24 terms

Speech Terms

Common rhetorical strategies used in speech writing.
repetition of a word or phrase as the beginning of successive clauses. (Ex. "I have a dream..." is repeated several times to start successive sentences.)
a comparison of two different things that are similar in some way. (Ex. MLK compares America's racism to a bad check.)
Signal Words
Words that signal what is going to come next in a text. (Ex. "Next", "lastly", "in conclusion") (In MLK's speech, he says, "1963 is an end, but a beginning" to signify the role American must take in ending racism.)
Patterns of Development
An author's method of organizing his or her ideas. (Ex. Chronologically, spatially, topically, etc.) (MLK's pattern of develop is patterned into 5 segments.)
the repetition of consonant sounds at the beginning of words. (Ex. "We will be able To work Together, To play Together...")
repeated use of sounds, words, or ideas for effect and emphasis.
Repetition of similar vowel sounds. (Ex. We have come to our nAtion's cApital to cAsh a check."
a reference to another work of literature, person, or event. (Ex. MLK alludes to Abraham Lincoln's Gettysburg Address when he begins his speech with "Five score years ago..."
any word or phrase applied to a person or thing to describe an actual or attributed quality. (Ex. American = The Land of Liberty)
the use of a series of words, phrases, or sentences that have similar grammatical form. (Ex. MLK use of "shall be")
Figurative Language
A way of communicating ideas without using the literal meaning of the words. (Ex. "The life of the Negro is still sadly crippled by the manacles of segregation and the chains of discrimination.")
Repetition of a word or phrase at the end of several clauses. (Ex. "Of the people, by the people, for the people...")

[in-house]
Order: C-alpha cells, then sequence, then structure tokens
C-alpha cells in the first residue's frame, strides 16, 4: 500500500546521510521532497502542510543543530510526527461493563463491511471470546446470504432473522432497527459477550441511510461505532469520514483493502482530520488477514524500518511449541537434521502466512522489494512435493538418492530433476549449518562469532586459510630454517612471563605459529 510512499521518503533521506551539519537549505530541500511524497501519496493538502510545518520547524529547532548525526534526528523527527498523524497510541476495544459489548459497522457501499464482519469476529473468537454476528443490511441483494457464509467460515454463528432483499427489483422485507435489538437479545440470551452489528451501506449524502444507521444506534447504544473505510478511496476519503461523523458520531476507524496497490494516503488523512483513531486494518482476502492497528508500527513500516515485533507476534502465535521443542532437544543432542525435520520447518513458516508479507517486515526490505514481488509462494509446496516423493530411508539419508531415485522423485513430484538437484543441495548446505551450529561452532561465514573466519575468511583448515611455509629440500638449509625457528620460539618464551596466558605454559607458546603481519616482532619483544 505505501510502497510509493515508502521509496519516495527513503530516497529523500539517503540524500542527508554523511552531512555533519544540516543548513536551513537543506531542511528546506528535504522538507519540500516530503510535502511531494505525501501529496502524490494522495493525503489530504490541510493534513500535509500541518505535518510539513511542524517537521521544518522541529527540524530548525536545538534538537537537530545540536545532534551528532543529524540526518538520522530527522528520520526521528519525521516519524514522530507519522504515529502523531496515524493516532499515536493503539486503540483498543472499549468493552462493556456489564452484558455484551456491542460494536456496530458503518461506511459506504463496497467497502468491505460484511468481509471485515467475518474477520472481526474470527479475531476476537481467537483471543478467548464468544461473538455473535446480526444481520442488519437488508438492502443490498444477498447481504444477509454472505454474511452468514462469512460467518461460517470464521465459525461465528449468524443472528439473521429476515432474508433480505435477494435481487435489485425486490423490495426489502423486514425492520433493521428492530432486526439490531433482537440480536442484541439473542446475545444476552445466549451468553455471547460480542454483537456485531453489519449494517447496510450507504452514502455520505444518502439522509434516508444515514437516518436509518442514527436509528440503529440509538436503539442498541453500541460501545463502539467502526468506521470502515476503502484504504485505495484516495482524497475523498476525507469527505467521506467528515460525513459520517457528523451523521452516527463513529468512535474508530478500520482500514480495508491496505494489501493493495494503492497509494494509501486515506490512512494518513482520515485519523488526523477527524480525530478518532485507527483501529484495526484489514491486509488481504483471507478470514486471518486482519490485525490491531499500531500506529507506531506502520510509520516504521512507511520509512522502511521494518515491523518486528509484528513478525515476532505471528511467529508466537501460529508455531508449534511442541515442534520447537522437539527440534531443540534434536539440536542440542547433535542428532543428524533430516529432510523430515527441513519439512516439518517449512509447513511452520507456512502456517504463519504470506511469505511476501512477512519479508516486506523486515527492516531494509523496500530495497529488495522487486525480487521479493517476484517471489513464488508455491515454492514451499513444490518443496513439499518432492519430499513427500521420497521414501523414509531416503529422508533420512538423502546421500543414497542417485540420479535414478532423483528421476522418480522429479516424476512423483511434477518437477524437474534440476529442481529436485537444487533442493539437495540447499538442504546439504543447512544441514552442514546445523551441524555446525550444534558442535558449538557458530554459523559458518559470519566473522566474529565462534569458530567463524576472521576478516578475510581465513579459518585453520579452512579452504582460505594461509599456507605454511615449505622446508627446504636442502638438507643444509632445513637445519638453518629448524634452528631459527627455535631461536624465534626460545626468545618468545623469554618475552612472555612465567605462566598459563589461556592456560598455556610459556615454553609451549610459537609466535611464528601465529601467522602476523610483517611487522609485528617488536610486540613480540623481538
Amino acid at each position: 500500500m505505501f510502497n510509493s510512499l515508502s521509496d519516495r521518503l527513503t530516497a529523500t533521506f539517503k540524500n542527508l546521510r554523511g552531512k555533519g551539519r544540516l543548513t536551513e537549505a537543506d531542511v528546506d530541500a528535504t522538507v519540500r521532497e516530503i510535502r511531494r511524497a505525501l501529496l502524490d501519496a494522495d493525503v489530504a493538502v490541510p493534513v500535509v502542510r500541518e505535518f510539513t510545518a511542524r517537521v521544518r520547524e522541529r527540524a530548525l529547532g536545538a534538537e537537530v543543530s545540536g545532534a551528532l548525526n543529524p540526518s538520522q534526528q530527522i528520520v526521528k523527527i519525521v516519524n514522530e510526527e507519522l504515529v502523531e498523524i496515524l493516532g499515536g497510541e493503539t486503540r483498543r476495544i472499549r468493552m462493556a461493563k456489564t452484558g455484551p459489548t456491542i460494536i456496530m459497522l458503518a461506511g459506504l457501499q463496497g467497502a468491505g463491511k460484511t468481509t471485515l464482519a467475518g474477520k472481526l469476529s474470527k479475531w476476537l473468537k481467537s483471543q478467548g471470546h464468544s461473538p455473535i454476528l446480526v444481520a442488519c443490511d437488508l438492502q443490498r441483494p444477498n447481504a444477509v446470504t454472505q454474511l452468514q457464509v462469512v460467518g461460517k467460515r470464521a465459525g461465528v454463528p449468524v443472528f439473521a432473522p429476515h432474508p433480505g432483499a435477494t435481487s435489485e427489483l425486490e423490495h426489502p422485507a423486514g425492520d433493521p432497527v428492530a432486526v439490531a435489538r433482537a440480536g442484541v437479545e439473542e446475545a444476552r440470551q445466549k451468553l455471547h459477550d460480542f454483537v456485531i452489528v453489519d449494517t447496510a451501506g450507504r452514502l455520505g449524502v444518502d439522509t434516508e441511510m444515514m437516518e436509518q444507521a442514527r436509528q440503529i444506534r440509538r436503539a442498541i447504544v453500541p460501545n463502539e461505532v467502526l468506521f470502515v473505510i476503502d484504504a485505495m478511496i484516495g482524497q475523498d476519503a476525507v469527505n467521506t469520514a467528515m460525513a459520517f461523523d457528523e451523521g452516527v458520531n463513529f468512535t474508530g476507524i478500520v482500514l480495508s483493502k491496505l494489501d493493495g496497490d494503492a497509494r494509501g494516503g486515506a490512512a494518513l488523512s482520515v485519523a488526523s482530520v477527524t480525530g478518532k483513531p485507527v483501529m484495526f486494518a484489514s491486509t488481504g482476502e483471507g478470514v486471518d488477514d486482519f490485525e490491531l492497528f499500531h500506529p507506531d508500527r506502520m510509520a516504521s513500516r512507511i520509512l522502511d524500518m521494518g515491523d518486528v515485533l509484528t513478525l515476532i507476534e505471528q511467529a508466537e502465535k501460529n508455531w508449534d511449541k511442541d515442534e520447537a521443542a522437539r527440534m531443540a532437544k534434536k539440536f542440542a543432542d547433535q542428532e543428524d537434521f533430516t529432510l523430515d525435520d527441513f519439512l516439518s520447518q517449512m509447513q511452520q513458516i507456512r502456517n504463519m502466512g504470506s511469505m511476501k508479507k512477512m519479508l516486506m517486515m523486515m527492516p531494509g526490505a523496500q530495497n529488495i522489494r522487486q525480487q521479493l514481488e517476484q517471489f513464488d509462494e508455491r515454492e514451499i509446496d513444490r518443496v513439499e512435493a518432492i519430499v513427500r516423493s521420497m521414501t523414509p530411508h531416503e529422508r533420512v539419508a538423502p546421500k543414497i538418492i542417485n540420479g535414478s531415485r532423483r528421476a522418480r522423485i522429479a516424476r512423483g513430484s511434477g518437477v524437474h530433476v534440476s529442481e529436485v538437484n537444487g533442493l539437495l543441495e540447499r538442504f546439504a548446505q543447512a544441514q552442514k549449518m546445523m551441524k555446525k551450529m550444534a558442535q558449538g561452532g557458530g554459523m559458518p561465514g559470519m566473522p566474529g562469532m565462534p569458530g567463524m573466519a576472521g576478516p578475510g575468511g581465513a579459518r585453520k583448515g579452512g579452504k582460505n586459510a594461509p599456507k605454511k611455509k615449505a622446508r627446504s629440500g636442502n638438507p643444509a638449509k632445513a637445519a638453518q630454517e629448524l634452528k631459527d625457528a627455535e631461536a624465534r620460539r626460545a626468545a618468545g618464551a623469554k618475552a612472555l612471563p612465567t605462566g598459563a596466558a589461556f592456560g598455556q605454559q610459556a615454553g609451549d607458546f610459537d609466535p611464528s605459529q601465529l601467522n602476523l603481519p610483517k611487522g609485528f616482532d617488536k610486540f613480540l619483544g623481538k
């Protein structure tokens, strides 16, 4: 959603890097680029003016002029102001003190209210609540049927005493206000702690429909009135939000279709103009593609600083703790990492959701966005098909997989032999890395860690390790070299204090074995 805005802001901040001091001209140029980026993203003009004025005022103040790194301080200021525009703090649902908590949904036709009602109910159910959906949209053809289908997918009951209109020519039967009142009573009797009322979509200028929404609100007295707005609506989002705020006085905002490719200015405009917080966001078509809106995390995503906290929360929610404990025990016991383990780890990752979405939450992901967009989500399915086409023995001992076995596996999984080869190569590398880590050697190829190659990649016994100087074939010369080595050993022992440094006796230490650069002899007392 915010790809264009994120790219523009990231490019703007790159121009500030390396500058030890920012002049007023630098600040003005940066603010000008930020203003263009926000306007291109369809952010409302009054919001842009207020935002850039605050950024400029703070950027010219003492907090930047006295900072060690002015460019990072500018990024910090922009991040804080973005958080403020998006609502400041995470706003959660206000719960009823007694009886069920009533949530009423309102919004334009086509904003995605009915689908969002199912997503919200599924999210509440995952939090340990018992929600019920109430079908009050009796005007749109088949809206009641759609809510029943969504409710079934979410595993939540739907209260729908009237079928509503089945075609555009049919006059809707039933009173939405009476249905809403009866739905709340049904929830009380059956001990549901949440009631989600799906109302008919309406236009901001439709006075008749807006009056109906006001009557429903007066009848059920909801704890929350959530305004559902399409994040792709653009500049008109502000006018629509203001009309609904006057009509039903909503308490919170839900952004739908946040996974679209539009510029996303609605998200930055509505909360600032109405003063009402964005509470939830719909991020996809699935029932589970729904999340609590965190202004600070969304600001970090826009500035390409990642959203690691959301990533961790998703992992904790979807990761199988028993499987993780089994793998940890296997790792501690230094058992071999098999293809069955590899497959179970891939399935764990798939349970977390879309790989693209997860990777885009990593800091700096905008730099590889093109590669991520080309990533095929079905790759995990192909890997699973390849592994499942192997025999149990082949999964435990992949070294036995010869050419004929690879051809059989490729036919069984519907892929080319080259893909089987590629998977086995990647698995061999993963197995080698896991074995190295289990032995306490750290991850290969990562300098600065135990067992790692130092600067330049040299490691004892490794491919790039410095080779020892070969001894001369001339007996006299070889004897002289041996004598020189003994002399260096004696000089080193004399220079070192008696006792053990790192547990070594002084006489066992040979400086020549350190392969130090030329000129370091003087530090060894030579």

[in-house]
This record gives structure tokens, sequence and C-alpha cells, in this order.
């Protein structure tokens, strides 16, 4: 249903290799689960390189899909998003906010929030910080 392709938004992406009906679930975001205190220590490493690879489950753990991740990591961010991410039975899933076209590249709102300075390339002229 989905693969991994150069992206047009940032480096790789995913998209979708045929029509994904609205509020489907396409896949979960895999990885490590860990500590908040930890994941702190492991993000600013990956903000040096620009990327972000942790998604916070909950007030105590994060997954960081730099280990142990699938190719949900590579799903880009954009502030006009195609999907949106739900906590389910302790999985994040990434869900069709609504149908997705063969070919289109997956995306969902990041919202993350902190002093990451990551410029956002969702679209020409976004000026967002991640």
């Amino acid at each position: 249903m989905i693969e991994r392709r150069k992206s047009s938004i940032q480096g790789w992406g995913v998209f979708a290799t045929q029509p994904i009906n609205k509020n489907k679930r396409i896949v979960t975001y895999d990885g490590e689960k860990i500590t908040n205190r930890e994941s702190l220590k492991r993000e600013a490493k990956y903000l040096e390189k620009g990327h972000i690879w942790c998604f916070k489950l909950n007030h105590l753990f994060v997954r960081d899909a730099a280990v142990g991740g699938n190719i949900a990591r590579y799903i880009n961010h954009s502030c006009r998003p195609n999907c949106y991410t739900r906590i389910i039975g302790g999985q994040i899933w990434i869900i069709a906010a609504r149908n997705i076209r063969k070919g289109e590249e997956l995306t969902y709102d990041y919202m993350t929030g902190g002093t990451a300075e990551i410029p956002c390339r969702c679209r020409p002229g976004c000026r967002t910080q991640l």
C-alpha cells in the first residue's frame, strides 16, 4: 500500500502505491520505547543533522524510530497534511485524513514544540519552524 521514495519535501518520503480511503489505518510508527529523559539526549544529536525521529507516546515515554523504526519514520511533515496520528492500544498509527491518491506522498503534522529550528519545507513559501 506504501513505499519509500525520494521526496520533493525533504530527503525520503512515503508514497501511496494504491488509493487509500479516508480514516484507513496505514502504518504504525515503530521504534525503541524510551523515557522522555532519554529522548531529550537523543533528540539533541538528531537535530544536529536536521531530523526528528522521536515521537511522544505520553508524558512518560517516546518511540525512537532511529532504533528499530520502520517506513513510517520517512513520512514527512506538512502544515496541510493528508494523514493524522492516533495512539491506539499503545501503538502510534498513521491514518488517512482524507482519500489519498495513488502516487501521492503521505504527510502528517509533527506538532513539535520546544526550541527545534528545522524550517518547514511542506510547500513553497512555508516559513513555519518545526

Repetition of consonant sounds.
the repetition of words in an inverted order to sharpen a contrast
A statement in which two opposing ideas are balanced
leaving out conjunctions between words, phrases, clauses
Cumulative Sentence
sentence that begins with the main idea and adds additional information, usually for description; also called a loose sentence
hortative sentence
sentence that exhorts, advises, calls to action
imperative sentences
Sentences that give a command or an order. They end with a period (.) or (!)
the reversal of the normal order of words (S-V-O order)
substituting the name of an attribute or feature for the name of the thing itself (as in 'they counted heads')
periodic sentence
Presents the main clause at the end of the sentence, for emphasis
When one word, usually a noun or the main verb, governs two other words not related in meaning (he maintained a business and his innocence--maintains, the verb applies to both) or she took his money and his life.--the verb took applies to both.
rhetorical question
a question asked for an effect, not actually requiring an answer